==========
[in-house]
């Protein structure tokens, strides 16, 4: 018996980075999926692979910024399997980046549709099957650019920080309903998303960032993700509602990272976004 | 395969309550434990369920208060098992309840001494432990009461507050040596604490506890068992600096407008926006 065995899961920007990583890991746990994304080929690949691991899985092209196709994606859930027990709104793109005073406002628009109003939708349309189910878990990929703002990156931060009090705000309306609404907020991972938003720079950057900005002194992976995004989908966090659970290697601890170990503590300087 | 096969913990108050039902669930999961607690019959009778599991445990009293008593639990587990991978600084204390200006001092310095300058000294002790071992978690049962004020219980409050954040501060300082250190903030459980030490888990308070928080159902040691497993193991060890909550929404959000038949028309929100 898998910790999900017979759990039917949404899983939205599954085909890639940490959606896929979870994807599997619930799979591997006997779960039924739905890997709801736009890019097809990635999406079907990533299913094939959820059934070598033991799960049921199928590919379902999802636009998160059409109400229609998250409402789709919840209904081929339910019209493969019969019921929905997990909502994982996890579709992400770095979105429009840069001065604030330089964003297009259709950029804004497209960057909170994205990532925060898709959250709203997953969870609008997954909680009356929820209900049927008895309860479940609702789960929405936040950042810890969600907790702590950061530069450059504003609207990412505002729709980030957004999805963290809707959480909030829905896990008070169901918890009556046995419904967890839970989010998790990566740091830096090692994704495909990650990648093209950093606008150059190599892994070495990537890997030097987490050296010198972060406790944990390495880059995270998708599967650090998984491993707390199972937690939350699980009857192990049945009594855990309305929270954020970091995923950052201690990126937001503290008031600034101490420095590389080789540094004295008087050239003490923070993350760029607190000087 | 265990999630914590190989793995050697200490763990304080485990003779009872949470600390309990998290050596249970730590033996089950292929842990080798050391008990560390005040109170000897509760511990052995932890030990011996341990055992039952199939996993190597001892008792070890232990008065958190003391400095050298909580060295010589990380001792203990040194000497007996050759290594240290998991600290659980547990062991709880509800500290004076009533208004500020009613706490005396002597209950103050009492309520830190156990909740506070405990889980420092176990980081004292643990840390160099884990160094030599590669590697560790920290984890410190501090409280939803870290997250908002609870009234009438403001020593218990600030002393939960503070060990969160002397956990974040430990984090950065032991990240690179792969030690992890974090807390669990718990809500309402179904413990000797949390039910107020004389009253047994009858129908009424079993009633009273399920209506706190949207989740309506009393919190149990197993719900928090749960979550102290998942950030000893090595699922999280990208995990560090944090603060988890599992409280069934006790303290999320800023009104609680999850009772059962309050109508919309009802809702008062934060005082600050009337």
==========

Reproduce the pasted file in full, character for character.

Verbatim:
[in-house]
């Protein structure tokens, strides 16, 4: 018996980075999926692979910024399997980046549709099957650019920080309903998303960032993700509602990272976004 | 395969309550434990369920208060098992309840001494432990009461507050040596604490506890068992600096407008926006 065995899961920007990583890991746990994304080929690949691991899985092209196709994606859930027990709104793109005073406002628009109003939708349309189910878990990929703002990156931060009090705000309306609404907020991972938003720079950057900005002194992976995004989908966090659970290697601890170990503590300087 | 096969913990108050039902669930999961607690019959009778599991445990009293008593639990587990991978600084204390200006001092310095300058000294002790071992978690049962004020219980409050954040501060300082250190903030459980030490888990308070928080159902040691497993193991060890909550929404959000038949028309929100 898998910790999900017979759990039917949404899983939205599954085909890639940490959606896929979870994807599997619930799979591997006997779960039924739905890997709801736009890019097809990635999406079907990533299913094939959820059934070598033991799960049921199928590919379902999802636009998160059409109400229609998250409402789709919840209904081929339910019209493969019969019921929905997990909502994982996890579709992400770095979105429009840069001065604030330089964003297009259709950029804004497209960057909170994205990532925060898709959250709203997953969870609008997954909680009356929820209900049927008895309860479940609702789960929405936040950042810890969600907790702590950061530069450059504003609207990412505002729709980030957004999805963290809707959480909030829905896990008070169901918890009556046995419904967890839970989010998790990566740091830096090692994704495909990650990648093209950093606008150059190599892994070495990537890997030097987490050296010198972060406790944990390495880059995270998708599967650090998984491993707390199972937690939350699980009857192990049945009594855990309305929270954020970091995923950052201690990126937001503290008031600034101490420095590389080789540094004295008087050239003490923070993350760029607190000087 | 265990999630914590190989793995050697200490763990304080485990003779009872949470600390309990998290050596249970730590033996089950292929842990080798050391008990560390005040109170000897509760511990052995932890030990011996341990055992039952199939996993190597001892008792070890232990008065958190003391400095050298909580060295010589990380001792203990040194000497007996050759290594240290998991600290659980547990062991709880509800500290004076009533208004500020009613706490005396002597209950103050009492309520830190156990909740506070405990889980420092176990980081004292643990840390160099884990160094030599590669590697560790920290984890410190501090409280939803870290997250908002609870009234009438403001020593218990600030002393939960503070060990969160002397956990974040430990984090950065032991990240690179792969030690992890974090807390669990718990809500309402179904413990000797949390039910107020004389009253047994009858129908009424079993009633009273399920209506706190949207989740309506009393919190149990197993719900928090749960979550102290998942950030000893090595699922999280990208995990560090944090603060988890599992409280069934006790303290999320800023009104609680999850009772059962309050109508919309009802809702008062934060005082600050009337």